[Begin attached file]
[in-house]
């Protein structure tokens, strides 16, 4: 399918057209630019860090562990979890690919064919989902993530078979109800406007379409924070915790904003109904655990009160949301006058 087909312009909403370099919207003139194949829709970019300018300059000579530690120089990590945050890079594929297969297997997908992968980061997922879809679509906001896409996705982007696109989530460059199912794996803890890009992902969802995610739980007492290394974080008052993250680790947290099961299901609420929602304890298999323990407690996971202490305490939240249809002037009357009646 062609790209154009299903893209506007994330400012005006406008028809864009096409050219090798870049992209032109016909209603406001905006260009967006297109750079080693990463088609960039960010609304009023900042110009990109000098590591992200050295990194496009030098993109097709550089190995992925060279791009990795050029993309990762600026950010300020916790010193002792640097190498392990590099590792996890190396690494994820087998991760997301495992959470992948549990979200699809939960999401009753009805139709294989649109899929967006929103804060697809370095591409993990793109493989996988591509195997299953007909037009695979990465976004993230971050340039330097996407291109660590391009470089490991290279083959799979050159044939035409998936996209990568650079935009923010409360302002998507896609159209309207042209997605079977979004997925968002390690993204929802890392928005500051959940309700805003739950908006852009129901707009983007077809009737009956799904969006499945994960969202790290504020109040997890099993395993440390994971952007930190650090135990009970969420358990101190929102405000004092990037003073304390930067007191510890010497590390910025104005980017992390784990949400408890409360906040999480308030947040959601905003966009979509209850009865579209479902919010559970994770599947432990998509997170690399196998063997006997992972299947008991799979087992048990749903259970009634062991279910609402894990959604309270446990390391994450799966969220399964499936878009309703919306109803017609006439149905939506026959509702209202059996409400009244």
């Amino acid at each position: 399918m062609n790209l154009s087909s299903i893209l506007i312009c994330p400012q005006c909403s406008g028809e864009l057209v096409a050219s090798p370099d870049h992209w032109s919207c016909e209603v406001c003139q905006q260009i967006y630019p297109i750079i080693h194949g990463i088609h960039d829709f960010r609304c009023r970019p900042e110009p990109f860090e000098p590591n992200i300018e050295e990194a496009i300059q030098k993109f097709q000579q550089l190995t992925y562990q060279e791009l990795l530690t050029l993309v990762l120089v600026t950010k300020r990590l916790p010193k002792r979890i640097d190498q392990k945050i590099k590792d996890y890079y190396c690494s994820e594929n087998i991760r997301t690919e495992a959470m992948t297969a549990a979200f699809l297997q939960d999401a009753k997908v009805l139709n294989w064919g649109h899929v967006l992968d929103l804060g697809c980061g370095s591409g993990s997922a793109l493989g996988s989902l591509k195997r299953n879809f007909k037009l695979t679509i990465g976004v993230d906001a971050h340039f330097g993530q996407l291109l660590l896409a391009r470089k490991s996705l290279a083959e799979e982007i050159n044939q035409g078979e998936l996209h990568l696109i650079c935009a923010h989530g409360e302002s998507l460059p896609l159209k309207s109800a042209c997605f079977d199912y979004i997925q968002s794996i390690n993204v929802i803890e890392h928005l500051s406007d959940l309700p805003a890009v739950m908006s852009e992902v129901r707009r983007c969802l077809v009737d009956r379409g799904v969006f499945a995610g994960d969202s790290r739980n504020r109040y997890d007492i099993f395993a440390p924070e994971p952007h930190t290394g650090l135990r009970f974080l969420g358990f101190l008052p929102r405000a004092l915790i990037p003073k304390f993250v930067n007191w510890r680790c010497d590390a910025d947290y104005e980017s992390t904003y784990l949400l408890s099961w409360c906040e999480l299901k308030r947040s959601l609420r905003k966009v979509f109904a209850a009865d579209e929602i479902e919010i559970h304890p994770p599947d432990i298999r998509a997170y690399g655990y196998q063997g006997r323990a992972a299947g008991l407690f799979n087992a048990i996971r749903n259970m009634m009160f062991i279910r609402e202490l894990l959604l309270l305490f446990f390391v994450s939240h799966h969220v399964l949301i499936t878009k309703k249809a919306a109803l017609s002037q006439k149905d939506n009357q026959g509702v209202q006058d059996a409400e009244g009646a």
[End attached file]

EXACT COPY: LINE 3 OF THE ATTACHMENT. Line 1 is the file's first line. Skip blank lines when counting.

């Amino acid at each position: 399918m062609n790209l154009s087909s299903i893209l506007i312009c994330p400012q005006c909403s406008g028809e864009l057209v096409a050219s090798p370099d870049h992209w032109s919207c016909e209603v406001c003139q905006q260009i967006y630019p297109i750079i080693h194949g990463i088609h960039d829709f960010r609304c009023r970019p900042e110009p990109f860090e000098p590591n992200i300018e050295e990194a496009i300059q030098k993109f097709q000579q550089l190995t992925y562990q060279e791009l990795l530690t050029l993309v990762l120089v600026t950010k300020r990590l916790p010193k002792r979890i640097d190498q392990k945050i590099k590792d996890y890079y190396c690494s994820e594929n087998i991760r997301t690919e495992a959470m992948t297969a549990a979200f699809l297997q939960d999401a009753k997908v009805l139709n294989w064919g649109h899929v967006l992968d929103l804060g697809c980061g370095s591409g993990s997922a793109l493989g996988s989902l591509k195997r299953n879809f007909k037009l695979t679509i990465g976004v993230d906001a971050h340039f330097g993530q996407l291109l660590l896409a391009r470089k490991s996705l290279a083959e799979e982007i050159n044939q035409g078979e998936l996209h990568l696109i650079c935009a923010h989530g409360e302002s998507l460059p896609l159209k309207s109800a042209c997605f079977d199912y979004i997925q968002s794996i390690n993204v929802i803890e890392h928005l500051s406007d959940l309700p805003a890009v739950m908006s852009e992902v129901r707009r983007c969802l077809v009737d009956r379409g799904v969006f499945a995610g994960d969202s790290r739980n504020r109040y997890d007492i099993f395993a440390p924070e994971p952007h930190t290394g650090l135990r009970f974080l969420g358990f101190l008052p929102r405000a004092l915790i990037p003073k304390f993250v930067n007191w510890r680790c010497d590390a910025d947290y104005e980017s992390t904003y784990l949400l408890s099961w409360c906040e999480l299901k308030r947040s959601l609420r905003k966009v979509f109904a209850a009865d579209e929602i479902e919010i559970h304890p994770p599947d432990i298999r998509a997170y690399g655990y196998q063997g006997r323990a992972a299947g008991l407690f799979n087992a048990i996971r749903n259970m009634m009160f062991i279910r609402e202490l894990l959604l309270l305490f446990f390391v994450s939240h799966h969220v399964l949301i499936t878009k309703k249809a919306a109803l017609s002037q006439k149905d939506n009357q026959g509702v209202q006058d059996a409400e009244g009646a």